Greenway Mobile Eats. The Rose Fitzgerald Kennedy Greenway is a great place to enjoy a picnic while the autumn weather still allows. But instead of packing your lunch, just pick one up from any of the dozen or so rotating food trucks dispensing curbside eats daily. From tacos to ice cream sandwiches, gourmet grilled cheese to Vietnamese street food, there’s something for every taste. (www.rosekennedygreenway.org/visit/food)
Highball Lounge. Tucked inside the Nine Zero Hotel is this cocktail den with a sense of humor but a serious approach to imbibing. The space looks like a swanky version of a retro rec room, bearing shelves lined with board games and vinyl records, and menus glimpsed by peering through View-Master toys. Star chef Ken Oringer devised the deceptively kitschy snacks, including a pineapple-topped “Aloha Dog,” and the inventive drinks are masterfully prepared with a sense of whimsy. Rubber duckies as garnishes? Why not. (90 Tremont St., 617-772-0202, www.highballboston.com)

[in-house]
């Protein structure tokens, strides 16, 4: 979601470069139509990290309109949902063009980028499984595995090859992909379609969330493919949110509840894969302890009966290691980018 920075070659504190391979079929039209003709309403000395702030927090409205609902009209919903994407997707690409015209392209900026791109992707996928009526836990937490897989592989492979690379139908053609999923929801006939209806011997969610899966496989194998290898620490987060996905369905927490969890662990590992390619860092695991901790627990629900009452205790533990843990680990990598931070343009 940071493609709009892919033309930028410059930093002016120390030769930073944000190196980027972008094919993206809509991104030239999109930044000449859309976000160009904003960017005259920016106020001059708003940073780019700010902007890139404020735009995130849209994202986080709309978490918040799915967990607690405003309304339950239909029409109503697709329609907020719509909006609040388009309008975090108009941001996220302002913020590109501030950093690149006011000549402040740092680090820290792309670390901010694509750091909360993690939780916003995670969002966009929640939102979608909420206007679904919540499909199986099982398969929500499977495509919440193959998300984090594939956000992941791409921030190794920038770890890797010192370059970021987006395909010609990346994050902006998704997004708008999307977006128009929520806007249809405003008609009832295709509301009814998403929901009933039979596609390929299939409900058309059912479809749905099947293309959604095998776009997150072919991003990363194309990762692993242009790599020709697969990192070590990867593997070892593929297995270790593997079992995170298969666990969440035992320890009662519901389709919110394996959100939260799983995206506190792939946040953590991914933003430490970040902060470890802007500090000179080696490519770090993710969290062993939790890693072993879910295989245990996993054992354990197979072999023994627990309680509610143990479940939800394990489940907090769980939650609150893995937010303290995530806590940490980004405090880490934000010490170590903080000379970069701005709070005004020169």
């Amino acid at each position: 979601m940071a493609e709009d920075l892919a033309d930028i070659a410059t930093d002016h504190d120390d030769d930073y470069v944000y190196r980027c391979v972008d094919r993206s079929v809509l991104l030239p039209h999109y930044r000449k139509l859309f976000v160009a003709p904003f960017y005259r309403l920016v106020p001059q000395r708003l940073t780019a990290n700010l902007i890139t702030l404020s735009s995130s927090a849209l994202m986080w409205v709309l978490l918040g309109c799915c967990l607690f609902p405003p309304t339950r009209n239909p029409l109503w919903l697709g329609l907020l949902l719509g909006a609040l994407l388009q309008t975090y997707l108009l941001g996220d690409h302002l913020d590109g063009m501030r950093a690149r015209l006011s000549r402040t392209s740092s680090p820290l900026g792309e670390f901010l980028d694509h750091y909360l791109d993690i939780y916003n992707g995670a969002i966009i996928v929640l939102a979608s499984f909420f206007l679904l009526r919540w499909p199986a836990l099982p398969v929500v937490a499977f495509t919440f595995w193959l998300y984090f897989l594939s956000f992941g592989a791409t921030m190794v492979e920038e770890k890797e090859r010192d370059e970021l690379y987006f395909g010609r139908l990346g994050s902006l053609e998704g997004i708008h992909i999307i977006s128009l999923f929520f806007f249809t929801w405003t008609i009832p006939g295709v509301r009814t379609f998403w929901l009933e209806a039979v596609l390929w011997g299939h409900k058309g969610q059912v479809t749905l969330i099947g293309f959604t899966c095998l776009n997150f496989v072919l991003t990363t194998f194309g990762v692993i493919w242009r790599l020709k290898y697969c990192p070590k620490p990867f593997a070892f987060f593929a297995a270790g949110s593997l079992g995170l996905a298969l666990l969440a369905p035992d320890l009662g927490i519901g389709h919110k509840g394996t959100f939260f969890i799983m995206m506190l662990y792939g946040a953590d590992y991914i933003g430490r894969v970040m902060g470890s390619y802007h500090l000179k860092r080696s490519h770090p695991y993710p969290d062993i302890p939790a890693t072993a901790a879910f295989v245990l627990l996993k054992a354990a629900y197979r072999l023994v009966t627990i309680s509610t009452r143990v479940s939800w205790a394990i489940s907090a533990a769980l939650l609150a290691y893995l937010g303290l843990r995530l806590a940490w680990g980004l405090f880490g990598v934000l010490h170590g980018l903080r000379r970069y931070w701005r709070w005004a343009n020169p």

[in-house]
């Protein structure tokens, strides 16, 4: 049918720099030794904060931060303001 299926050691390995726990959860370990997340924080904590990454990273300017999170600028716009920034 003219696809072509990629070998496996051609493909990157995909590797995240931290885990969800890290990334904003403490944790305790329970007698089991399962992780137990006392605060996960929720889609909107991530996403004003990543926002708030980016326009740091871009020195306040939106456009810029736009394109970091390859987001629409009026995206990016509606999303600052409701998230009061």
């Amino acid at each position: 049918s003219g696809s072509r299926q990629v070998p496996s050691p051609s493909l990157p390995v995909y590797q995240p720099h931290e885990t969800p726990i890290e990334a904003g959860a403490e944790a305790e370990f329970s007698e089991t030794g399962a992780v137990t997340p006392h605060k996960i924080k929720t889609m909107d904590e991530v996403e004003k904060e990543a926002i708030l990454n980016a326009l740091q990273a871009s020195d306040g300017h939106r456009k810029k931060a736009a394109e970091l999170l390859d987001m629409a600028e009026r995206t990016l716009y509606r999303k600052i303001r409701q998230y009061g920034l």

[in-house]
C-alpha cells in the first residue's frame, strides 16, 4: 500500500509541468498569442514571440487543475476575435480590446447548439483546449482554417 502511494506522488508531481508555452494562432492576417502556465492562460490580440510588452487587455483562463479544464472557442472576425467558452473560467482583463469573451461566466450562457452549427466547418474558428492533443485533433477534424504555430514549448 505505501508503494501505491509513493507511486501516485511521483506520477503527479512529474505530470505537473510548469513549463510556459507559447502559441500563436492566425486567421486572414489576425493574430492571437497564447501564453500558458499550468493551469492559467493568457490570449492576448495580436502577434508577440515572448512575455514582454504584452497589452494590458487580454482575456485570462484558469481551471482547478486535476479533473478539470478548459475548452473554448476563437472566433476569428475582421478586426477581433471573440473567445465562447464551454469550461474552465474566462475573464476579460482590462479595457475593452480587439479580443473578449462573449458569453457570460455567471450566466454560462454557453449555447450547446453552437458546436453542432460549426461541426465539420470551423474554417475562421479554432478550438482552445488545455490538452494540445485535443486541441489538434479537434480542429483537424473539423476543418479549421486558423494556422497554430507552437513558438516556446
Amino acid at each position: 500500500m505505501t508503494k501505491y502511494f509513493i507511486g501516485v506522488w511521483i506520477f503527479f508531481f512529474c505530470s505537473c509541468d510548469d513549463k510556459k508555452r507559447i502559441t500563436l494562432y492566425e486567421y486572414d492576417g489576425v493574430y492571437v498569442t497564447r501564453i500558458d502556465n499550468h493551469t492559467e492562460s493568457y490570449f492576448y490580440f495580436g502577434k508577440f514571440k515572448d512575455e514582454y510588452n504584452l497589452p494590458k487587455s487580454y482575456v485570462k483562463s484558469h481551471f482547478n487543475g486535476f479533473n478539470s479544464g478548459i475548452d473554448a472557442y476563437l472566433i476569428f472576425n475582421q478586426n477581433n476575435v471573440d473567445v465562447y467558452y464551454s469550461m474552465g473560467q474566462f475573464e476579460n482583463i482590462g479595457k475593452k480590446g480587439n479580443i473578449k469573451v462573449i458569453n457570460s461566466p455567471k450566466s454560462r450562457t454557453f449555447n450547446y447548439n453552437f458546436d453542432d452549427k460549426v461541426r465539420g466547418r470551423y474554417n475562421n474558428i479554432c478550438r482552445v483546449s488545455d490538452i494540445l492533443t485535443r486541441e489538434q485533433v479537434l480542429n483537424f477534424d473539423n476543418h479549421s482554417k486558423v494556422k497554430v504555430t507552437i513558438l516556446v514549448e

jm Curley. The famous former Massachusetts-governor-slash-felon is the namesake of this Downtown gastropub. (That’s foodie-speak for “serves ambitious bar food.”) No jail slop here. The cocktails are considered topnotch, the burger is generally regarded among Boston’s best, and funky snacks (like “Cracka Jack” of caramel popcorn, roasted peanuts, and bacon) earn a cult-like following. Diners truly in the know book a seat at Bogie’s Place, an intimate, distinct and discreet steakhouse tucked at the rear of the restaurant. (21 Temple Place, 617-338-5333, www.jmcurley.com)
Legal Crossing. The Legal Sea Foods restaurant chain, which started as an Inman Square fish market in 1950, is now a locally born institution. But this year the brand entered new waters, launching Legal Crossing (dubbed “LX”) as a separate, specifically upscale eatery. Housed on the ground floor of hoity-toity Millennium Place tower, it boasts a fancier menu that puts “artisanal” rainbow trout and 49-day aged sirloin alongside the same signature Legal clam chowder that has been served at every presidential inauguration since 1981. (558 Washington St., 617-692-8888, www.legalseafoods.com)